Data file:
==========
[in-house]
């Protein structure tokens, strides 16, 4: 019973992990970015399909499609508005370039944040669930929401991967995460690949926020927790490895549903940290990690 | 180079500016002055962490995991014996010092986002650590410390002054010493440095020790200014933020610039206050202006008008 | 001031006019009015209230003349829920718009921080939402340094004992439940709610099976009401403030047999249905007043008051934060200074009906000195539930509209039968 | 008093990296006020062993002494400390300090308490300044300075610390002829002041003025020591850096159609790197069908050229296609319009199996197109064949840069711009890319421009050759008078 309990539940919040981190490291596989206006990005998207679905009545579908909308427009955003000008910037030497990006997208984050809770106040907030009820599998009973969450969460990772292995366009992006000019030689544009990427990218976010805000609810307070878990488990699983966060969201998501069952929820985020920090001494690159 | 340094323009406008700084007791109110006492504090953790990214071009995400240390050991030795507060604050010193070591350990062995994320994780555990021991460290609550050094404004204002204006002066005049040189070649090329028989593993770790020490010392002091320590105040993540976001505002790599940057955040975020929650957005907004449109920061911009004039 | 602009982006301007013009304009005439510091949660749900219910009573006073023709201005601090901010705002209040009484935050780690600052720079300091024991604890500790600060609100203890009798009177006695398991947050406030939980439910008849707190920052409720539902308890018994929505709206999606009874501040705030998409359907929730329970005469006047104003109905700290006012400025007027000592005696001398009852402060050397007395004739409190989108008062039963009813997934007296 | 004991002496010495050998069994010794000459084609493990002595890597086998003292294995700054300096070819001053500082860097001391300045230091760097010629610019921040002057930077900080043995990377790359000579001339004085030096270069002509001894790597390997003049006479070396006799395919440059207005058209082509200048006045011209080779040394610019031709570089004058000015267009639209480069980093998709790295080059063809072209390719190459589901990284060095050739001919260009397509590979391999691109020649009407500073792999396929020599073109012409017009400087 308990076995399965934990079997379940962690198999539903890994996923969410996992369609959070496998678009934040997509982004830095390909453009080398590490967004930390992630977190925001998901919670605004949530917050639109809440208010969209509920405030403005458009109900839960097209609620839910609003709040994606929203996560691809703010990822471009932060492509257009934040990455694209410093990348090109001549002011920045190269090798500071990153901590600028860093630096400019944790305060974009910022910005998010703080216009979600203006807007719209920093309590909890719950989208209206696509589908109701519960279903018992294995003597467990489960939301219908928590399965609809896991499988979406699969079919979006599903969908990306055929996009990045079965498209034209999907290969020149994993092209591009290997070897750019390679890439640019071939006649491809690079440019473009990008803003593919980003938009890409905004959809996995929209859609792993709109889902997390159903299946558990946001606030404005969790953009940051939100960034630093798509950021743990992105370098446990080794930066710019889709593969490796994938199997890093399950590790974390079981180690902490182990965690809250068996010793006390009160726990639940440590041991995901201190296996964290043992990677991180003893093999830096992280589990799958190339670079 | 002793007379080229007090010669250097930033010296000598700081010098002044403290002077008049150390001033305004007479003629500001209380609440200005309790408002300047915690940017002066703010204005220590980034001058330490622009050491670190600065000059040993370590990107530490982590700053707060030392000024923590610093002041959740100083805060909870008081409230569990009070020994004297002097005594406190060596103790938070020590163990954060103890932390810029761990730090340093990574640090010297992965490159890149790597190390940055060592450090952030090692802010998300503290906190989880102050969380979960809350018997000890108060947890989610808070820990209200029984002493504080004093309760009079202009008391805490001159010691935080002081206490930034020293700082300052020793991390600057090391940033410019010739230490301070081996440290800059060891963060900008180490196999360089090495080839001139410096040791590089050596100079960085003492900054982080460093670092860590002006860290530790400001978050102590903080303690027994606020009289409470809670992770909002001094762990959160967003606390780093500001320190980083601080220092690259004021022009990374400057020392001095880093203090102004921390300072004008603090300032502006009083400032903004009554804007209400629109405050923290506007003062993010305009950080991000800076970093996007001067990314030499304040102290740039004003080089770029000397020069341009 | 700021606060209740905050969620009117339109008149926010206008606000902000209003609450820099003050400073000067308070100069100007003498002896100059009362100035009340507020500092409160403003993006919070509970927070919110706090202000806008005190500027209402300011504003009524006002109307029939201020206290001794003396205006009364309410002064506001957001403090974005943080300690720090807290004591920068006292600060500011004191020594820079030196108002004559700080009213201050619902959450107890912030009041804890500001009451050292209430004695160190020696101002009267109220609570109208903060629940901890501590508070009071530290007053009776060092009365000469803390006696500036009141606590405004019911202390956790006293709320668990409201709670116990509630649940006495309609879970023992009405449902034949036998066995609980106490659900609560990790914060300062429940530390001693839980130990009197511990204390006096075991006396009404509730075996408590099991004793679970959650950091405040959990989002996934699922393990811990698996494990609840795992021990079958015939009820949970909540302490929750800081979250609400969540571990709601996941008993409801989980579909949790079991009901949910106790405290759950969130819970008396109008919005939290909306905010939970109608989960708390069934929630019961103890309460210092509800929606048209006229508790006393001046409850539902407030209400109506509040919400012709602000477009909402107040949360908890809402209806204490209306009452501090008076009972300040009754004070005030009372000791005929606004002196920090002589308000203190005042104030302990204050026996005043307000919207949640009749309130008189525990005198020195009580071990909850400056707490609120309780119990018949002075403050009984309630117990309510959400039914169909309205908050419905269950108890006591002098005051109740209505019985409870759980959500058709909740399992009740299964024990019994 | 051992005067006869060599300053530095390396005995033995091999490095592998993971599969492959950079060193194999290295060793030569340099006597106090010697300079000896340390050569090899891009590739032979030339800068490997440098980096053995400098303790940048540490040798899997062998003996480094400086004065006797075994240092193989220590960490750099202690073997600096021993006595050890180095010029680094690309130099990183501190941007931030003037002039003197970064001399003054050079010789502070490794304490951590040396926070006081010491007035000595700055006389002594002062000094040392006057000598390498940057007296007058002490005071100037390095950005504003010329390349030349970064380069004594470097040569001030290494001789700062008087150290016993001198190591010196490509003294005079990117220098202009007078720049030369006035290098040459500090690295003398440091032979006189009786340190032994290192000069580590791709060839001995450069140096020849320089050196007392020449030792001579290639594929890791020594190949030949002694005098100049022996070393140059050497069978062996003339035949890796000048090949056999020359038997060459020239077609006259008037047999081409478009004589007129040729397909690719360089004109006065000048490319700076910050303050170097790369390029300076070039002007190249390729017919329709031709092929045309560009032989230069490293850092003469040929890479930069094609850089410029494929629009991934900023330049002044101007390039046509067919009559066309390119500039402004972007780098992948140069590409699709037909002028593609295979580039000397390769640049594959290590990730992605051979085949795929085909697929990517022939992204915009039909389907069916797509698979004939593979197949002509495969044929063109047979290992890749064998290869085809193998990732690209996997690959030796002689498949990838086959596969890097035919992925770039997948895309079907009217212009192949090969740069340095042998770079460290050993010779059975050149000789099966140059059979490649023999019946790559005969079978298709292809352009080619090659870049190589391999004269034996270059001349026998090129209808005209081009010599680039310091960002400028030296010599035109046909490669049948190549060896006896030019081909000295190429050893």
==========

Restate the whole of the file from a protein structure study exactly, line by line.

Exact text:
[in-house]
């Protein structure tokens, strides 16, 4: 019973992990970015399909499609508005370039944040669930929401991967995460690949926020927790490895549903940290990690 | 180079500016002055962490995991014996010092986002650590410390002054010493440095020790200014933020610039206050202006008008 | 001031006019009015209230003349829920718009921080939402340094004992439940709610099976009401403030047999249905007043008051934060200074009906000195539930509209039968 | 008093990296006020062993002494400390300090308490300044300075610390002829002041003025020591850096159609790197069908050229296609319009199996197109064949840069711009890319421009050759008078 309990539940919040981190490291596989206006990005998207679905009545579908909308427009955003000008910037030497990006997208984050809770106040907030009820599998009973969450969460990772292995366009992006000019030689544009990427990218976010805000609810307070878990488990699983966060969201998501069952929820985020920090001494690159 | 340094323009406008700084007791109110006492504090953790990214071009995400240390050991030795507060604050010193070591350990062995994320994780555990021991460290609550050094404004204002204006002066005049040189070649090329028989593993770790020490010392002091320590105040993540976001505002790599940057955040975020929650957005907004449109920061911009004039 | 602009982006301007013009304009005439510091949660749900219910009573006073023709201005601090901010705002209040009484935050780690600052720079300091024991604890500790600060609100203890009798009177006695398991947050406030939980439910008849707190920052409720539902308890018994929505709206999606009874501040705030998409359907929730329970005469006047104003109905700290006012400025007027000592005696001398009852402060050397007395004739409190989108008062039963009813997934007296 | 004991002496010495050998069994010794000459084609493990002595890597086998003292294995700054300096070819001053500082860097001391300045230091760097010629610019921040002057930077900080043995990377790359000579001339004085030096270069002509001894790597390997003049006479070396006799395919440059207005058209082509200048006045011209080779040394610019031709570089004058000015267009639209480069980093998709790295080059063809072209390719190459589901990284060095050739001919260009397509590979391999691109020649009407500073792999396929020599073109012409017009400087 308990076995399965934990079997379940962690198999539903890994996923969410996992369609959070496998678009934040997509982004830095390909453009080398590490967004930390992630977190925001998901919670605004949530917050639109809440208010969209509920405030403005458009109900839960097209609620839910609003709040994606929203996560691809703010990822471009932060492509257009934040990455694209410093990348090109001549002011920045190269090798500071990153901590600028860093630096400019944790305060974009910022910005998010703080216009979600203006807007719209920093309590909890719950989208209206696509589908109701519960279903018992294995003597467990489960939301219908928590399965609809896991499988979406699969079919979006599903969908990306055929996009990045079965498209034209999907290969020149994993092209591009290997070897750019390679890439640019071939006649491809690079440019473009990008803003593919980003938009890409905004959809996995929209859609792993709109889902997390159903299946558990946001606030404005969790953009940051939100960034630093798509950021743990992105370098446990080794930066710019889709593969490796994938199997890093399950590790974390079981180690902490182990965690809250068996010793006390009160726990639940440590041991995901201190296996964290043992990677991180003893093999830096992280589990799958190339670079 | 002793007379080229007090010669250097930033010296000598700081010098002044403290002077008049150390001033305004007479003629500001209380609440200005309790408002300047915690940017002066703010204005220590980034001058330490622009050491670190600065000059040993370590990107530490982590700053707060030392000024923590610093002041959740100083805060909870008081409230569990009070020994004297002097005594406190060596103790938070020590163990954060103890932390810029761990730090340093990574640090010297992965490159890149790597190390940055060592450090952030090692802010998300503290906190989880102050969380979960809350018997000890108060947890989610808070820990209200029984002493504080004093309760009079202009008391805490001159010691935080002081206490930034020293700082300052020793991390600057090391940033410019010739230490301070081996440290800059060891963060900008180490196999360089090495080839001139410096040791590089050596100079960085003492900054982080460093670092860590002006860290530790400001978050102590903080303690027994606020009289409470809670992770909002001094762990959160967003606390780093500001320190980083601080220092690259004021022009990374400057020392001095880093203090102004921390300072004008603090300032502006009083400032903004009554804007209400629109405050923290506007003062993010305009950080991000800076970093996007001067990314030499304040102290740039004003080089770029000397020069341009 | 700021606060209740905050969620009117339109008149926010206008606000902000209003609450820099003050400073000067308070100069100007003498002896100059009362100035009340507020500092409160403003993006919070509970927070919110706090202000806008005190500027209402300011504003009524006002109307029939201020206290001794003396205006009364309410002064506001957001403090974005943080300690720090807290004591920068006292600060500011004191020594820079030196108002004559700080009213201050619902959450107890912030009041804890500001009451050292209430004695160190020696101002009267109220609570109208903060629940901890501590508070009071530290007053009776060092009365000469803390006696500036009141606590405004019911202390956790006293709320668990409201709670116990509630649940006495309609879970023992009405449902034949036998066995609980106490659900609560990790914060300062429940530390001693839980130990009197511990204390006096075991006396009404509730075996408590099991004793679970959650950091405040959990989002996934699922393990811990698996494990609840795992021990079958015939009820949970909540302490929750800081979250609400969540571990709601996941008993409801989980579909949790079991009901949910106790405290759950969130819970008396109008919005939290909306905010939970109608989960708390069934929630019961103890309460210092509800929606048209006229508790006393001046409850539902407030209400109506509040919400012709602000477009909402107040949360908890809402209806204490209306009452501090008076009972300040009754004070005030009372000791005929606004002196920090002589308000203190005042104030302990204050026996005043307000919207949640009749309130008189525990005198020195009580071990909850400056707490609120309780119990018949002075403050009984309630117990309510959400039914169909309205908050419905269950108890006591002098005051109740209505019985409870759980959500058709909740399992009740299964024990019994 | 051992005067006869060599300053530095390396005995033995091999490095592998993971599969492959950079060193194999290295060793030569340099006597106090010697300079000896340390050569090899891009590739032979030339800068490997440098980096053995400098303790940048540490040798899997062998003996480094400086004065006797075994240092193989220590960490750099202690073997600096021993006595050890180095010029680094690309130099990183501190941007931030003037002039003197970064001399003054050079010789502070490794304490951590040396926070006081010491007035000595700055006389002594002062000094040392006057000598390498940057007296007058002490005071100037390095950005504003010329390349030349970064380069004594470097040569001030290494001789700062008087150290016993001198190591010196490509003294005079990117220098202009007078720049030369006035290098040459500090690295003398440091032979006189009786340190032994290192000069580590791709060839001995450069140096020849320089050196007392020449030792001579290639594929890791020594190949030949002694005098100049022996070393140059050497069978062996003339035949890796000048090949056999020359038997060459020239077609006259008037047999081409478009004589007129040729397909690719360089004109006065000048490319700076910050303050170097790369390029300076070039002007190249390729017919329709031709092929045309560009032989230069490293850092003469040929890479930069094609850089410029494929629009991934900023330049002044101007390039046509067919009559066309390119500039402004972007780098992948140069590409699709037909002028593609295979580039000397390769640049594959290590990730992605051979085949795929085909697929990517022939992204915009039909389907069916797509698979004939593979197949002509495969044929063109047979290992890749064998290869085809193998990732690209996997690959030796002689498949990838086959596969890097035919992925770039997948895309079907009217212009192949090969740069340095042998770079460290050993010779059975050149000789099966140059059979490649023999019946790559005969079978298709292809352009080619090659870049190589391999004269034996270059001349026998090129209808005209081009010599680039310091960002400028030296010599035109046909490669049948190549060896006896030019081909000295190429050893």